A trial looking at different ways of preventing weight and muscle loss for people having treatment for advanced pancreatic cancer (MENAC)
Research title: A randomised trial of a multimodal intervention (exercise, nutrition and anti-inflammatory medication) plus standard care, versus standard care alone to prevent or reduce cachexia in people with advanced pancreatic cancer undergoing anti-cancer treatment.
Why is this trial being carried out?
Cancer cachexia is a condition where your body loses fat and muscle. Cachexia causes weight loss, loss of appetite and extreme tiredness (fatigue). It is common in people with pancreatic cancer. Cachexia is different to losing weight, and trying to eat more may not help the symptoms of cachexia.
The MENAC trial is a phase 3 trial for people who are due to start treatment, such as chemotherapy or radiotherapy, for advanced pancreatic cancer. Advanced pancreatic cancer is cancer that has spread from the pancreas to other parts of the body, and can’t be removed with surgery.
The MENAC trial wants to find ways to prevent cachexia. The trial will compare taking standard nutritional supplements to using a combination of trial treatments, which are:
- a nutritional supplement drink and advice about your diet
- an anti-inflammatory medicine called ibuprofen
- and an exercise programme that you do at home.
Who is the trial suitable for?
- have a type of advanced pancreatic cancer called pancreatic ductal adenocarcinoma
- are due to start treatment, such as chemotherapy or radiotherapy
- are able to do light exercise and take nutritional supplements
- are not allergic to the anti-inflammatory drug ibuprofen – your medical team can discuss this with you.
- have a pancreatic neuroendocrine tumour (PancNET)
- have had a test that shows that your kidneys are not working normally
- are receiving nutrition into your bloodstream (parenteral) – your medical team can discuss this with you
- have been taking medicines to increase your appetite 30 days before the trial starts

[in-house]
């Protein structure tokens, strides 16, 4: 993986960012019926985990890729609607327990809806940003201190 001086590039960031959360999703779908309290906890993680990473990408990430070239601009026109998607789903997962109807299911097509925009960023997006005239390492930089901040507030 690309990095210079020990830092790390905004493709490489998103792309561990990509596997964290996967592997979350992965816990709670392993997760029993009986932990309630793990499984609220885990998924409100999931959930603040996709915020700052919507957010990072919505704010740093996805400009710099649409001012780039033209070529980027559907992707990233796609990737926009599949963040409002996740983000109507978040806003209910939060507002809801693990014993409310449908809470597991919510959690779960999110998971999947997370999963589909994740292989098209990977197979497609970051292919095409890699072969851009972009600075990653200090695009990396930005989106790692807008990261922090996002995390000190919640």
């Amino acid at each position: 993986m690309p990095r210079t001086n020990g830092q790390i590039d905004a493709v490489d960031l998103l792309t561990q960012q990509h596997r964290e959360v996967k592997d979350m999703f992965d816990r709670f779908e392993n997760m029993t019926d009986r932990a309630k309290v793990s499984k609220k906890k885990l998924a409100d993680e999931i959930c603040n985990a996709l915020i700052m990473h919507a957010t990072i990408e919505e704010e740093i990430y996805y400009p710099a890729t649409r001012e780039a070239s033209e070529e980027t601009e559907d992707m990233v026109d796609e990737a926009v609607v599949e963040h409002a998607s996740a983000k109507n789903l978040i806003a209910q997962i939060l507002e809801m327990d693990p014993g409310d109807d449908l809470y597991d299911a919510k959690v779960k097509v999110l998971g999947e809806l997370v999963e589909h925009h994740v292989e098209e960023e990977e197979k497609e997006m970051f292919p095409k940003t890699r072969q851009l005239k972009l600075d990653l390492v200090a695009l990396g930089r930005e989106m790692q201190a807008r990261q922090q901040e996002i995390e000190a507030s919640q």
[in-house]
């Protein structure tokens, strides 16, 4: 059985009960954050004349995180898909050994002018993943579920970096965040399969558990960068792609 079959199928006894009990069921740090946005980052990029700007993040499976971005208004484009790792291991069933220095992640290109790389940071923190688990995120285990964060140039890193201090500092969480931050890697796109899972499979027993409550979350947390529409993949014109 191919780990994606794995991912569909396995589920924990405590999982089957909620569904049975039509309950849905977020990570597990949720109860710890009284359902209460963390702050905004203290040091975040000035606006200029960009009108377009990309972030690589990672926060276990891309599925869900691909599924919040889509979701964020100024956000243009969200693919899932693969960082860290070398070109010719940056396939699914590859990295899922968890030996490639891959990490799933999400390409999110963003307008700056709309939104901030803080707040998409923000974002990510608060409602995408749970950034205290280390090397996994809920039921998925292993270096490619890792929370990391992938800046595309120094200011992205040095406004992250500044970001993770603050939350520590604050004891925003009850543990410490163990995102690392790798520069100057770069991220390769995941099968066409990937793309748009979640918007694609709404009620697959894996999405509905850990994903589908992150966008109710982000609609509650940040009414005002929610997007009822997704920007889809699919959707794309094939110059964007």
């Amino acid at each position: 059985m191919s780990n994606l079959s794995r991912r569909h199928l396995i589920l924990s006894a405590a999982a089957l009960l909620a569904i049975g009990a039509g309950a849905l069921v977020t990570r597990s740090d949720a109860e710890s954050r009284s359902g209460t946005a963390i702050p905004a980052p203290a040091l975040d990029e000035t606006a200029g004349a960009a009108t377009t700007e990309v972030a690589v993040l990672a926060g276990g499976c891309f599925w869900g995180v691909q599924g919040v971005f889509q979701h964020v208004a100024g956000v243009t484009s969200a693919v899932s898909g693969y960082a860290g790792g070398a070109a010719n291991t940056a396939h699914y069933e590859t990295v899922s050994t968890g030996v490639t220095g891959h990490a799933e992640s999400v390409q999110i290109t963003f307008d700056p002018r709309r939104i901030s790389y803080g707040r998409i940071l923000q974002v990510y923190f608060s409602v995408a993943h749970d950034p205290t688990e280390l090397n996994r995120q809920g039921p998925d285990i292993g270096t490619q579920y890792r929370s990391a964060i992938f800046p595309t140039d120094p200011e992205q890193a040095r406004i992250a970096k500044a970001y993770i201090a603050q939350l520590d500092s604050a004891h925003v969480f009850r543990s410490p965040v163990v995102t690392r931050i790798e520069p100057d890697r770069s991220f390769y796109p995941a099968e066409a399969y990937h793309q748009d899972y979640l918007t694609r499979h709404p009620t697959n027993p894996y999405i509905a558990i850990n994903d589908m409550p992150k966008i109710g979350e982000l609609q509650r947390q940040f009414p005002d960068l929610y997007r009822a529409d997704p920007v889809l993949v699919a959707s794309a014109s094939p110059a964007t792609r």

- have been taking steroids up to three months before the trial starts
- are taking aspirin or non-steroidal anti-inflammatory medicines (NSAID’s)
- are using blood-thinning treatment (anti-coagulants), such as warfarin or heparin.
There may be other reasons for not being able to take part in a trial. It is important to speak to your doctor about whether this trial might be suitable for you.
What does the trial involve?
This is a randomised trial, which means that you will be randomly selected by a computer to be in one of two groups.
- People in group one will have the combination of the trial treatments above for 12 weeks.
- People in group two will have standard nutritional supplements for six weeks. After this they will have the combination of trial treatments for six weeks.
The exercise programme that you do at home will involve doing some light, simple exercise; this might include going for a walk, or doing some strengthening exercises for your upper body and legs. To measure your activity, you will be asked to wear a small electronic device on your leg during the first week of the trial and about six weeks into the trial.
You will have blood tests before and during the trial. You will also have a CT scan before the trial and about six weeks into the trial. These tests will measure any differences between the treatments groups, to see if the combination of trial treatments helps reduce muscle and fat loss.
Recruitment start date: April 2015
Recruitment end date: June 2020
The MENAC trial is being carried out at:
- Edinburgh Cancer Centre, Scotland
- Beatson West of Scotland Cancer Centre, Scotland
- Queen Margaret Hospital, Scotland
- Guy's and St Thomas Hospital, London
- University Hospital Llandough, Cardiff
- St George's University Hospital, London
Marie Fallon, University of Edinburgh, Scotland
You can contact the trial centre’s using this email address: firstname.lastname@example.org
How to join a trial
Please speak to your consultant about whether this trial is suitable for you.
If you have any questions about pancreatic cancer you can speak to one of our specialist nurses on our Support Line.
How to find out more
Find out more about the MENAC trial.
For references used to develop this information please email us.
Updated February 2019
Review date February 2021